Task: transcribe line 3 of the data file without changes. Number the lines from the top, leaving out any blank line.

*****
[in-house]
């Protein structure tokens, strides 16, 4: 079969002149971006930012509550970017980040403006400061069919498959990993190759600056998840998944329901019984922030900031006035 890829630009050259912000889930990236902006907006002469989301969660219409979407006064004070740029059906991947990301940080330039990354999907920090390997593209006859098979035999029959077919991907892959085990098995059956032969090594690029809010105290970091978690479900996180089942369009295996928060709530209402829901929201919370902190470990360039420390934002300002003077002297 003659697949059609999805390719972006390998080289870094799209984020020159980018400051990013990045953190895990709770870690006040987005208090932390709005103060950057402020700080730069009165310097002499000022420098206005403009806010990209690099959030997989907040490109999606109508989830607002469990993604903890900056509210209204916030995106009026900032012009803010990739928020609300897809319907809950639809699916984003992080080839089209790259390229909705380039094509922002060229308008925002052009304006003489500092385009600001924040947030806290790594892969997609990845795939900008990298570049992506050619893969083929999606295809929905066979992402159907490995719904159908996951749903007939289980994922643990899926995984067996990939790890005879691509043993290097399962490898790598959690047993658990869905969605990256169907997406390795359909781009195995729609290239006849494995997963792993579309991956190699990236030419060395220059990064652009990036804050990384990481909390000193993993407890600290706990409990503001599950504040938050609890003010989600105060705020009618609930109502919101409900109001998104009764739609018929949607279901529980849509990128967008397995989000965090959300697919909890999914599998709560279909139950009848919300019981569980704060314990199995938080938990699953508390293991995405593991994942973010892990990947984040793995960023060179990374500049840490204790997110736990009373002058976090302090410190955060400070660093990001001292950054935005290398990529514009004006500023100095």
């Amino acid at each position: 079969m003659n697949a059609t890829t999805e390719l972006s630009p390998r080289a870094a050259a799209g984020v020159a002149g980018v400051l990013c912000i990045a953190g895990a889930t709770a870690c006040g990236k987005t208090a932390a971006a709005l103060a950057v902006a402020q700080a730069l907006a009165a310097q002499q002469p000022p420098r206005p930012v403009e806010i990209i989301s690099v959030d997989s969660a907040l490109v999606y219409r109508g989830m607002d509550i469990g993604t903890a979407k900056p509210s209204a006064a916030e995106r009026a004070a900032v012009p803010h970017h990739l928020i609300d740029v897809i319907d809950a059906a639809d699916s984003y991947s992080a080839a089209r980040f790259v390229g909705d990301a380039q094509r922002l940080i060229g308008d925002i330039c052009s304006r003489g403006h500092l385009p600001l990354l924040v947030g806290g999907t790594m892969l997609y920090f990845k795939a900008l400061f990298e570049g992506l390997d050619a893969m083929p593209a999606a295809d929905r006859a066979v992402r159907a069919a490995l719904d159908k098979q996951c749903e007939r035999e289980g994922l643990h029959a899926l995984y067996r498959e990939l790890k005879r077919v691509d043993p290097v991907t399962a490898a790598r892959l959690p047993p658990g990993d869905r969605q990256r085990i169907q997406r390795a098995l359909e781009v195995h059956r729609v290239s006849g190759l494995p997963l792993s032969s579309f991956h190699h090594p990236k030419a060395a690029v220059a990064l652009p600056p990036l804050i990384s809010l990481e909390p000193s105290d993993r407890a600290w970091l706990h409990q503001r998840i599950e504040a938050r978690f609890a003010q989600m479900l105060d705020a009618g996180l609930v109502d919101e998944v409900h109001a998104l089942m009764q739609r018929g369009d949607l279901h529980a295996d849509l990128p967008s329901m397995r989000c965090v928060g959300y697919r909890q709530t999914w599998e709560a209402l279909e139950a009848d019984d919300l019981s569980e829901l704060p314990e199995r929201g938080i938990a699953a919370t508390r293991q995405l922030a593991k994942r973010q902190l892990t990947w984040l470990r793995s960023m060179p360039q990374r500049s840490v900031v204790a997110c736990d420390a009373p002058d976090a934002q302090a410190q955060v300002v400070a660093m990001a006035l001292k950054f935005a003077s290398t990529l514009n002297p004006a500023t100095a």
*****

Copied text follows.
């Amino acid at each position: 079969m003659n697949a059609t890829t999805e390719l972006s630009p390998r080289a870094a050259a799209g984020v020159a002149g980018v400051l990013c912000i990045a953190g895990a889930t709770a870690c006040g990236k987005t208090a932390a971006a709005l103060a950057v902006a402020q700080a730069l907006a009165a310097q002499q002469p000022p420098r206005p930012v403009e806010i990209i989301s690099v959030d997989s969660a907040l490109v999606y219409r109508g989830m607002d509550i469990g993604t903890a979407k900056p509210s209204a006064a916030e995106r009026a004070a900032v012009p803010h970017h990739l928020i609300d740029v897809i319907d809950a059906a639809d699916s984003y991947s992080a080839a089209r980040f790259v390229g909705d990301a380039q094509r922002l940080i060229g308008d925002i330039c052009s304006r003489g403006h500092l385009p600001l990354l924040v947030g806290g999907t790594m892969l997609y920090f990845k795939a900008l400061f990298e570049g992506l390997d050619a893969m083929p593209a999606a295809d929905r006859a066979v992402r159907a069919a490995l719904d159908k098979q996951c749903e007939r035999e289980g994922l643990h029959a899926l995984y067996r498959e990939l790890k005879r077919v691509d043993p290097v991907t399962a490898a790598r892959l959690p047993p658990g990993d869905r969605q990256r085990i169907q997406r390795a098995l359909e781009v195995h059956r729609v290239s006849g190759l494995p997963l792993s032969s579309f991956h190699h090594p990236k030419a060395a690029v220059a990064l652009p600056p990036l804050i990384s809010l990481e909390p000193s105290d993993r407890a600290w970091l706990h409990q503001r998840i599950e504040a938050r978690f609890a003010q989600m479900l105060d705020a009618g996180l609930v109502d919101e998944v409900h109001a998104l089942m009764q739609r018929g369009d949607l279901h529980a295996d849509l990128p967008s329901m397995r989000c965090v928060g959300y697919r909890q709530t999914w599998e709560a209402l279909e139950a009848d019984d919300l019981s569980e829901l704060p314990e199995r929201g938080i938990a699953a919370t508390r293991q995405l922030a593991k994942r973010q902190l892990t990947w984040l470990r793995s960023m060179p360039q990374r500049s840490v900031v204790a997110c736990d420390a009373p002058d976090a934002q302090a410190q955060v300002v400070a660093m990001a006035l001292k950054f935005a003077s290398t990529l514009n002297p004006a500023t100095a």